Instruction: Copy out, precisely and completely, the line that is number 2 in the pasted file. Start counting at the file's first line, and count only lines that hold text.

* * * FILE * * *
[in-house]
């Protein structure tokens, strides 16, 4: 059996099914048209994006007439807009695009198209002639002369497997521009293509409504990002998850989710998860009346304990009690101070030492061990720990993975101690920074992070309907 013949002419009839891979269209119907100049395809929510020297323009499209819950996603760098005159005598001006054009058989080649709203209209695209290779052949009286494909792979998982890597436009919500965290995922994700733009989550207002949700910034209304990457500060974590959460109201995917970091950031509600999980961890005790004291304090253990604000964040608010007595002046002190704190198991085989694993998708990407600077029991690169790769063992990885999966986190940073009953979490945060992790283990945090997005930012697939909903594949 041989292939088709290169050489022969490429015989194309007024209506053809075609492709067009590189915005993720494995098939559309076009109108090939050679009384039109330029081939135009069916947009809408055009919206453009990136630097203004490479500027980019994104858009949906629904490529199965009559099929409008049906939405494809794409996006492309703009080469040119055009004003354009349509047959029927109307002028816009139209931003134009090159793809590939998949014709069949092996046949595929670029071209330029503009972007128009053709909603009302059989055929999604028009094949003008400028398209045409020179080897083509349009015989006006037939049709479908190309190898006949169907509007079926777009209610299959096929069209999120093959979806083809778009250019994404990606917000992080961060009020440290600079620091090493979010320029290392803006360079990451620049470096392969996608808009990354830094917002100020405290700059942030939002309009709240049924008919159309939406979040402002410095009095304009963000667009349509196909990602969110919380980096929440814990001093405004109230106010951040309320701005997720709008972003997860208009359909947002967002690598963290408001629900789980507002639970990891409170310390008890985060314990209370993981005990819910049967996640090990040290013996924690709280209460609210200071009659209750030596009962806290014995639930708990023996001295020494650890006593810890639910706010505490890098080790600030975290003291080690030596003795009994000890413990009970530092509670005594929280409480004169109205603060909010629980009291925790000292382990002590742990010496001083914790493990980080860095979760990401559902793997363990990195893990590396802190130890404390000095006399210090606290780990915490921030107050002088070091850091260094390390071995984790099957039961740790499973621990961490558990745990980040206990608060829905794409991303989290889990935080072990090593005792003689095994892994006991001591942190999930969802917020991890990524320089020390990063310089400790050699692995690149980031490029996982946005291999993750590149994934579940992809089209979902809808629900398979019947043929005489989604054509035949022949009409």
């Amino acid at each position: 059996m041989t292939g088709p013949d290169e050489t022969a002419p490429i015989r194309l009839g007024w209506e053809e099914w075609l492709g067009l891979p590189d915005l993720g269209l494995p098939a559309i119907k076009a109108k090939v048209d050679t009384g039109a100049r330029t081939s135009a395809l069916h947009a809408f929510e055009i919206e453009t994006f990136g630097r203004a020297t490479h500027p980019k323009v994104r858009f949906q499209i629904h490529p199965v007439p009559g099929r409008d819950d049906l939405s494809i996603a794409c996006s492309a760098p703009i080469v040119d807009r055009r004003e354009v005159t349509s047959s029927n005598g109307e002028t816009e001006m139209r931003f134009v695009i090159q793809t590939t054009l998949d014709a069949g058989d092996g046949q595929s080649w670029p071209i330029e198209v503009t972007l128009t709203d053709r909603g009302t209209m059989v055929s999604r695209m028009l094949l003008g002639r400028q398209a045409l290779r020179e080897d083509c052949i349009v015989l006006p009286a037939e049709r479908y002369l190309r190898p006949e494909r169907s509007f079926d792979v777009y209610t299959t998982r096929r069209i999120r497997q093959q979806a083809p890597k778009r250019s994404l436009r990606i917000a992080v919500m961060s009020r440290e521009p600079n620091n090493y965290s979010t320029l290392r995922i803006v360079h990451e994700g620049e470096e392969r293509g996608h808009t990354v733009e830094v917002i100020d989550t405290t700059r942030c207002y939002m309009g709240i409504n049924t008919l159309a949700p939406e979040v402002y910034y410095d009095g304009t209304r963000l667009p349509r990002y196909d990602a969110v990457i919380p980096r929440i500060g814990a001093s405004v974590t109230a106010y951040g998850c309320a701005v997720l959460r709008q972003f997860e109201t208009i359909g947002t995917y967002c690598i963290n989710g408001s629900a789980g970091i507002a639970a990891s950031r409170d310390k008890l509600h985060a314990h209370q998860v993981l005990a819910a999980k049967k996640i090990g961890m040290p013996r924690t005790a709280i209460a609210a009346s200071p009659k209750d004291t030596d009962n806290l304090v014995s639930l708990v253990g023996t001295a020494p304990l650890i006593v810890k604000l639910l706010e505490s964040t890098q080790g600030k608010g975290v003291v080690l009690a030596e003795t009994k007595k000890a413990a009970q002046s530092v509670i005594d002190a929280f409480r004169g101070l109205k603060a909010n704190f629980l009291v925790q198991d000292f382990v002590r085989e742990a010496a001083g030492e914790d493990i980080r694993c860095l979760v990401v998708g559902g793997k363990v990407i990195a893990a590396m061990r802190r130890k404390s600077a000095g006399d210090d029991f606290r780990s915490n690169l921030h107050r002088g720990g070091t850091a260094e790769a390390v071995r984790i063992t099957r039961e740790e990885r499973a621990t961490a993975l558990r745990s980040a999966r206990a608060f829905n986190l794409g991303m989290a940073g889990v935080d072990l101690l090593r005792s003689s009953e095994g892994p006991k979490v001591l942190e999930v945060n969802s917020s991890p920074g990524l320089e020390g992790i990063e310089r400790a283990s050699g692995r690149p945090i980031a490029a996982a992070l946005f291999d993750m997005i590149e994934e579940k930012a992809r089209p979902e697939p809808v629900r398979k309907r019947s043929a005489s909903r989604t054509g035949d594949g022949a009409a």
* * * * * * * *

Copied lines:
């Protein structure tokens, strides 16, 4: 059996099914048209994006007439807009695009198209002639002369497997521009293509409504990002998850989710998860009346304990009690101070030492061990720990993975101690920074992070309907 013949002419009839891979269209119907100049395809929510020297323009499209819950996603760098005159005598001006054009058989080649709203209209695209290779052949009286494909792979998982890597436009919500965290995922994700733009989550207002949700910034209304990457500060974590959460109201995917970091950031509600999980961890005790004291304090253990604000964040608010007595002046002190704190198991085989694993998708990407600077029991690169790769063992990885999966986190940073009953979490945060992790283990945090997005930012697939909903594949 041989292939088709290169050489022969490429015989194309007024209506053809075609492709067009590189915005993720494995098939559309076009109108090939050679009384039109330029081939135009069916947009809408055009919206453009990136630097203004490479500027980019994104858009949906629904490529199965009559099929409008049906939405494809794409996006492309703009080469040119055009004003354009349509047959029927109307002028816009139209931003134009090159793809590939998949014709069949092996046949595929670029071209330029503009972007128009053709909603009302059989055929999604028009094949003008400028398209045409020179080897083509349009015989006006037939049709479908190309190898006949169907509007079926777009209610299959096929069209999120093959979806083809778009250019994404990606917000992080961060009020440290600079620091090493979010320029290392803006360079990451620049470096392969996608808009990354830094917002100020405290700059942030939002309009709240049924008919159309939406979040402002410095009095304009963000667009349509196909990602969110919380980096929440814990001093405004109230106010951040309320701005997720709008972003997860208009359909947002967002690598963290408001629900789980507002639970990891409170310390008890985060314990209370993981005990819910049967996640090990040290013996924690709280209460609210200071009659209750030596009962806290014995639930708990023996001295020494650890006593810890639910706010505490890098080790600030975290003291080690030596003795009994000890413990009970530092509670005594929280409480004169109205603060909010629980009291925790000292382990002590742990010496001083914790493990980080860095979760990401559902793997363990990195893990590396802190130890404390000095006399210090606290780990915490921030107050002088070091850091260094390390071995984790099957039961740790499973621990961490558990745990980040206990608060829905794409991303989290889990935080072990090593005792003689095994892994006991001591942190999930969802917020991890990524320089020390990063310089400790050699692995690149980031490029996982946005291999993750590149994934579940992809089209979902809808629900398979019947043929005489989604054509035949022949009409």